When I need reminding of the real foundations of the American Dream, I talk to my Indian-American immigrant friends who have come here to start new companies — friends like K.R. Sridhar, the founder of Bloom Energy. He e-mailed me a pep talk in the midst of this financial crisis — a note about the difference between surviving and thriving.

“Infants and the elderly who are disabled obsess about survival,” said Sridhar. “As a nation, if we just focus on survival, the demise of our leadership is imminent. We are thrivers. Thrivers are constantly looking for new opportunities to seize and lead and be No. 1.” That is what America is about.

But we have lost focus on that. Our economy is like a car, added Sridhar, and the financial institutions are the transmission system that keeps the wheels turning and the car moving forward. Real production of goods that create absolute value and jobs, though, are the engine.

“I cannot help but ponder about how quickly we are ready to act on fixing the transmission, by pumping in almost one trillion dollars in a fortnight,” said Sridhar. “On the other hand, the engine, which is slowly dying, is not even getting an oil change or a tuneup with the same urgency, let alone a trillion dollars to get ourselves a new engine. Just imagine what a trillion-dollar investment would return to the economy, including the ‘transmission,’ if we committed at that level to green jobs and technologies.”

Indeed, when this bailout is over, we need the next president — this one is wasted — to launch an E.T., energy technology, revolution with the same urgency as this bailout. Otherwise, all we will have done is bought ourselves a respite, but not a future. The exciting thing about the energy technology revolution is that it spans the whole economy — from green-collar construction jobs to high-tech solar panel designing jobs. It could lift so many boats.

In a green economy, we would rely less on credit from foreigners “and more on creativity from Americans,” argued Van Jones, president of Green for All, and author of the forthcoming “The Green Collar Economy.” “It’s time to stop borrowing and start building. America’s No. 1 resource is not oil or mortgages. Our No. 1 resource is our people. Let’s put people back to work — retrofitting and repowering America. ... You can’t base a national economy on credit cards. But you can base it on solar panels, wind turbines, smart biofuels and a massive program to weatherize every building and home in America.”

The Bush team says that if this bailout is done right, it should make the government money. Great. Let’s hope so, and let’s commit right now that any bailout profits will be invested in infrastructure — smart transmission grids or mass transit — for a green revolution. Let’s “green the bailout,” as Jones says, and help ensure that the American Dream doesn’t ever shrink back to just that — a dream.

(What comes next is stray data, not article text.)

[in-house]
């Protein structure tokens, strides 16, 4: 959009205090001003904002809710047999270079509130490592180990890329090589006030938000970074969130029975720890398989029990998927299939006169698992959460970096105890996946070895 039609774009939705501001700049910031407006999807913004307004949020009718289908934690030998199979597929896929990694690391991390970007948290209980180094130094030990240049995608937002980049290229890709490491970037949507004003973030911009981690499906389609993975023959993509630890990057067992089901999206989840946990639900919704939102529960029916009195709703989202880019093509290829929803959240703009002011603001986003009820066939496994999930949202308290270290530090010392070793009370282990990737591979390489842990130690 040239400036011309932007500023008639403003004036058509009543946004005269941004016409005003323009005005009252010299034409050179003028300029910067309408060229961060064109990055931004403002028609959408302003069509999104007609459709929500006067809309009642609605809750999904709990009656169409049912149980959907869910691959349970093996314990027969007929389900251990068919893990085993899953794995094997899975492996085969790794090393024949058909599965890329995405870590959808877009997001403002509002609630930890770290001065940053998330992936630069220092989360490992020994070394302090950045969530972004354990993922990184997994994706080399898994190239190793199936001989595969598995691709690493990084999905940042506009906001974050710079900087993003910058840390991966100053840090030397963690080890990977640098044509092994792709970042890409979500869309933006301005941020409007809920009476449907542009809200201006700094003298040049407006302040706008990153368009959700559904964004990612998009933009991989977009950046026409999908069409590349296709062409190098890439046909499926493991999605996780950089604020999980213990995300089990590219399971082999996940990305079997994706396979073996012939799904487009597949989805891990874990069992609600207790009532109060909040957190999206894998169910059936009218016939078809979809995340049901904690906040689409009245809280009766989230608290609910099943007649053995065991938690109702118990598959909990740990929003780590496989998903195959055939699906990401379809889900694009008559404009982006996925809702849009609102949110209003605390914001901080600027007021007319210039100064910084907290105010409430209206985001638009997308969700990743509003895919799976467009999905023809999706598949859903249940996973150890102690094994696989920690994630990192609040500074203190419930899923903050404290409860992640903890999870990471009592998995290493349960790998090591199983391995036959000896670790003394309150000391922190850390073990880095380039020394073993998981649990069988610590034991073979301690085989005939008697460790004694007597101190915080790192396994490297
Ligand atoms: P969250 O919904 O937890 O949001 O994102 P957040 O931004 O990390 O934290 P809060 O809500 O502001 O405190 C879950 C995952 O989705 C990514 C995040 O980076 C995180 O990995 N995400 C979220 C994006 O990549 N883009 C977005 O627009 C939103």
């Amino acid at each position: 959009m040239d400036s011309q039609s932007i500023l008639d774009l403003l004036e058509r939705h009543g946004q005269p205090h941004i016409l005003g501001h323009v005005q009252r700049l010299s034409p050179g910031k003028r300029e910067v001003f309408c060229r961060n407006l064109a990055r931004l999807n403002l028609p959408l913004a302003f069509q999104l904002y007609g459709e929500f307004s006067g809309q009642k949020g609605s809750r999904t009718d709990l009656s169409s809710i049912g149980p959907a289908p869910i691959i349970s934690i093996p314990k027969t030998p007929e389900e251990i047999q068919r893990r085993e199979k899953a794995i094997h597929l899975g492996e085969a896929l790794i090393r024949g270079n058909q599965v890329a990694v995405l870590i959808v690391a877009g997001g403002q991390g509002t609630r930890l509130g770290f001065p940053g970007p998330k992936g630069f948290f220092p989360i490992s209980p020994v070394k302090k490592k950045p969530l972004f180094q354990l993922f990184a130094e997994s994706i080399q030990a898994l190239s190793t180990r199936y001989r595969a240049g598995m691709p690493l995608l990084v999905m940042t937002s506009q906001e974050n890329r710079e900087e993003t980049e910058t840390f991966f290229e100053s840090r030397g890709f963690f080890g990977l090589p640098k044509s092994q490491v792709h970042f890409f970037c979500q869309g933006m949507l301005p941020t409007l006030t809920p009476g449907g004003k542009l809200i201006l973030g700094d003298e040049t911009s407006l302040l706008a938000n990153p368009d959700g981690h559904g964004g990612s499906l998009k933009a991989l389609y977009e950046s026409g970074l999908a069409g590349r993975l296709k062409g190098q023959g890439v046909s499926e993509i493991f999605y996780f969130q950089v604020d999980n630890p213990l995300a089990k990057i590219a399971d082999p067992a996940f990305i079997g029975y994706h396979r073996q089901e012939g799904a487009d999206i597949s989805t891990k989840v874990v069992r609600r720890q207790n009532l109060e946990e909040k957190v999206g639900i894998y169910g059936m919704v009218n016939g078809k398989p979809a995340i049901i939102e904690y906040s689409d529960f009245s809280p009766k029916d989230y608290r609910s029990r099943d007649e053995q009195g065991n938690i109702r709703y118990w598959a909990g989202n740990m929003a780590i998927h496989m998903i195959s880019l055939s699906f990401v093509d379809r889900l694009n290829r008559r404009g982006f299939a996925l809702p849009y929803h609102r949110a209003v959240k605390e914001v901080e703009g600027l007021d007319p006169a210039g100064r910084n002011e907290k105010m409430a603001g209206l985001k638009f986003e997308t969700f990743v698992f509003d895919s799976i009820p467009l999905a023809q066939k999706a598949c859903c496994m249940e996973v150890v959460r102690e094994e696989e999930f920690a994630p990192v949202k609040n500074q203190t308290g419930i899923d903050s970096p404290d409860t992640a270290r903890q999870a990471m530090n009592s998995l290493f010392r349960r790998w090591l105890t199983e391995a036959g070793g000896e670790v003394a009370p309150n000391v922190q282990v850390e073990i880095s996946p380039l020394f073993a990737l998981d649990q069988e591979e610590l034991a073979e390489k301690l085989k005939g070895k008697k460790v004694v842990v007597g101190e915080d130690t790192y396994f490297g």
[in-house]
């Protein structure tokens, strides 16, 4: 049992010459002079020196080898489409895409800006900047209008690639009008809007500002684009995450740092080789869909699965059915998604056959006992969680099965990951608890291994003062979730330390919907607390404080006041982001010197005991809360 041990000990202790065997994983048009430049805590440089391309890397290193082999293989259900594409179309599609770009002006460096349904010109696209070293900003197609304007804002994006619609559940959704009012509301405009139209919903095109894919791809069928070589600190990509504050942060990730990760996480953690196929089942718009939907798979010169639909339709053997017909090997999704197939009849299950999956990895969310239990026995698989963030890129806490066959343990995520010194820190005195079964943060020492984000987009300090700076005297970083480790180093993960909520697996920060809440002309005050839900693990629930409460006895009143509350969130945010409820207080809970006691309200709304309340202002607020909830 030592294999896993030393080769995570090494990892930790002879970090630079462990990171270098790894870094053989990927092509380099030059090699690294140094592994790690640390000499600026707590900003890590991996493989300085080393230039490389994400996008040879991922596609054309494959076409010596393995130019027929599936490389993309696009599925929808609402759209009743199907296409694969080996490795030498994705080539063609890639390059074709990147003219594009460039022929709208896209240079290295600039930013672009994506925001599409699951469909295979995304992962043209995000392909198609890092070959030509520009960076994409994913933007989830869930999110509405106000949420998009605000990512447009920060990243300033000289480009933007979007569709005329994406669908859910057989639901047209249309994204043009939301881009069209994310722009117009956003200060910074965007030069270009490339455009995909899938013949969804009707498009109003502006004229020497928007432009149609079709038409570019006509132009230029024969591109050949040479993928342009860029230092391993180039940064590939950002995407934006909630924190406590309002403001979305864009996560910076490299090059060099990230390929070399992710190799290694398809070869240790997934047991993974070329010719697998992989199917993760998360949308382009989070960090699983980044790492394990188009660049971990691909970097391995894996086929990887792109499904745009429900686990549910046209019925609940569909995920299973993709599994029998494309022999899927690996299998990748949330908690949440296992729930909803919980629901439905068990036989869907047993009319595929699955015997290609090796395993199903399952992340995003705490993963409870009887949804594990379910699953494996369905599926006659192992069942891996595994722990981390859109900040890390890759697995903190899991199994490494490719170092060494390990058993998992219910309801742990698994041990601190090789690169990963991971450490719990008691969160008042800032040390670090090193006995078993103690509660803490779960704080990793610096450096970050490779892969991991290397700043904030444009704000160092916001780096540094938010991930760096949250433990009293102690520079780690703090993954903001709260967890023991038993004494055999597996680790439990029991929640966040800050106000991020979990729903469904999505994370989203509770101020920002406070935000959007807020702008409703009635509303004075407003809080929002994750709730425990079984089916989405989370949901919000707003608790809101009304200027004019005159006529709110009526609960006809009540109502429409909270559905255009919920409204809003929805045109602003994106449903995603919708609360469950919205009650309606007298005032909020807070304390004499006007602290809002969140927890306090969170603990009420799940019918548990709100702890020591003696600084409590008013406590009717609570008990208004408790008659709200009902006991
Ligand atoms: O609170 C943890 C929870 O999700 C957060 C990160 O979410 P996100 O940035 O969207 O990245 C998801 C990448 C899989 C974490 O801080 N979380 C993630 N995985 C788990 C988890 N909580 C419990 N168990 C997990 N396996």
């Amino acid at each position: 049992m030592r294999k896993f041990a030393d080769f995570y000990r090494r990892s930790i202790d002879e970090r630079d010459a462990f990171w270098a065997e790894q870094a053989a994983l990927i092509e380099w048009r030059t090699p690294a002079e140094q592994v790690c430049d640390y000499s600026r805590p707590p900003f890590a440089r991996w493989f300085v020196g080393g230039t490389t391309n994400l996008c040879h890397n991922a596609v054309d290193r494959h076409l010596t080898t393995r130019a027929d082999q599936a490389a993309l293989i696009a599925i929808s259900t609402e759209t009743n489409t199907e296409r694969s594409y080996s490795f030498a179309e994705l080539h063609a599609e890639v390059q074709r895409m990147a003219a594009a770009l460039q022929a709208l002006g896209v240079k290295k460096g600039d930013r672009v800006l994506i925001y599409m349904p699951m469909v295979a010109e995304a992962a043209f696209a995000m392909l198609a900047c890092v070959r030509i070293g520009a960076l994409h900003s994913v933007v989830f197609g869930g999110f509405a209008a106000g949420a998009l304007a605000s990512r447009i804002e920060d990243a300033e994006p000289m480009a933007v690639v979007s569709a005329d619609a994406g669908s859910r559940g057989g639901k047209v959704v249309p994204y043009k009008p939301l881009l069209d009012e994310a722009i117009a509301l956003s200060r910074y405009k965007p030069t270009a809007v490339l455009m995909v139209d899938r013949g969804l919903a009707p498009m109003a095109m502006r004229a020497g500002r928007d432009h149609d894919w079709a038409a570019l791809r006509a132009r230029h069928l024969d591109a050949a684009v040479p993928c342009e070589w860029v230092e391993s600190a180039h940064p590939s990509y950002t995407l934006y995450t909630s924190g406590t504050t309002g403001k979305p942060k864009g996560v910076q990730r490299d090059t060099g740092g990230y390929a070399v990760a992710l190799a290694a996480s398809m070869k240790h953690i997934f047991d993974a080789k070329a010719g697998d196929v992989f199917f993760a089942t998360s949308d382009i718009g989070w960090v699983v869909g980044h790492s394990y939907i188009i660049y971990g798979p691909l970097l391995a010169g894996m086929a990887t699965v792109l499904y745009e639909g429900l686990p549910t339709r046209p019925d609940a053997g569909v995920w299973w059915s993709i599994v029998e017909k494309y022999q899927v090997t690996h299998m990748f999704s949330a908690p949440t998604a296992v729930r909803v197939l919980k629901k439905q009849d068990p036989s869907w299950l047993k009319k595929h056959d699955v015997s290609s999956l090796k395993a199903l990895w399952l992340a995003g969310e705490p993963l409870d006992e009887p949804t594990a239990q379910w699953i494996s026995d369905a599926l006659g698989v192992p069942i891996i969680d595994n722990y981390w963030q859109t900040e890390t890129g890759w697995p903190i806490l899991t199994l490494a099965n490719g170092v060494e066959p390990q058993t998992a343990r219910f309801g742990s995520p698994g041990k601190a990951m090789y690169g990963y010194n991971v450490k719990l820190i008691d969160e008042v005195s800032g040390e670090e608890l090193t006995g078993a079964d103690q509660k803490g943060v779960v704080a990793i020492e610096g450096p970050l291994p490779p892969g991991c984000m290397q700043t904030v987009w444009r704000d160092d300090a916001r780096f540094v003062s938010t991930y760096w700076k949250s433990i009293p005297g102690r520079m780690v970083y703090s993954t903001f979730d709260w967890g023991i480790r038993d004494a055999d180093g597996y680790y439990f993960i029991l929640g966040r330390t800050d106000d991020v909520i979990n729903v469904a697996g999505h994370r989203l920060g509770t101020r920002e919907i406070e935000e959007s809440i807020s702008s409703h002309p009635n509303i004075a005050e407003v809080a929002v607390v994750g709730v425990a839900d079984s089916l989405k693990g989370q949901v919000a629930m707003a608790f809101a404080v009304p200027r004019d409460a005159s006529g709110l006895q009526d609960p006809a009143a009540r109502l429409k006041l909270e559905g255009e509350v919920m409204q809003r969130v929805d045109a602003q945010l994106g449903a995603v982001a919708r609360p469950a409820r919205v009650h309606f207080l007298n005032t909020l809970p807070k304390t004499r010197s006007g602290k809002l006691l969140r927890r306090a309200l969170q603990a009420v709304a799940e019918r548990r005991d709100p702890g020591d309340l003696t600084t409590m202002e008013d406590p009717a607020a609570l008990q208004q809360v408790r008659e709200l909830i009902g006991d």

The bottom-up bailout: Pay off all delinquent mortgages Helping average Americans fixes fundamental problem
Oct. 1, 2008, 10:02PM
Washington Post

The theory underlying the bailout plan stalled in Congress is that rescuing the finance industry will restore market stability and that the benefits will eventually trickle down to average Americans. Thus, solving the subprime mortgage crisis has morphed into a much larger challenge: reassembling the architecture of the financial markets, which seemingly requires giving the Treasury secretary nearly a trillion dollars and extraordinary latitude to pick winners and losers.

There is an easier and more politically palatable fix: Pay off all the delinquent mortgages.

The financial crisis is a liquidity crisis, yes, but it is ultimately a product of homeowner failures to pay. Unless this fundamental problem is fixed, we will continue to see — and need to treat — the symptoms. The proposed bailout ignores this. Yet the sum being demanded from taxpayers is almost certainly more than sufficient to pay off all currently delinquent mortgages.

If the government did this, all the complex derivatives based on these mortgages would be as good as U.S. Treasuries. Their fair value would jump to 100 cents on the dollar, rescuing teetering financial institutions. The credit markets would be resuscitated overnight. Foreclosures would stop.

Some will argue that it is grossly unfair to pay off the mortgages of borrowers who took risks and lost. In other words, why should my profligate neighbor be rewarded for overleveraging himself?

Because such unfairness is a small price to pay to avoid a rapid transition to a socialist economy, the collapse of our financial system (and its related global implications) and a frightening shift of economic power toward the executive branch. Why shell out $700 billion to Wall Street deal makers and the companies they managed into this mess? Wouldn't it be preferable for individual homeowners to benefit directly?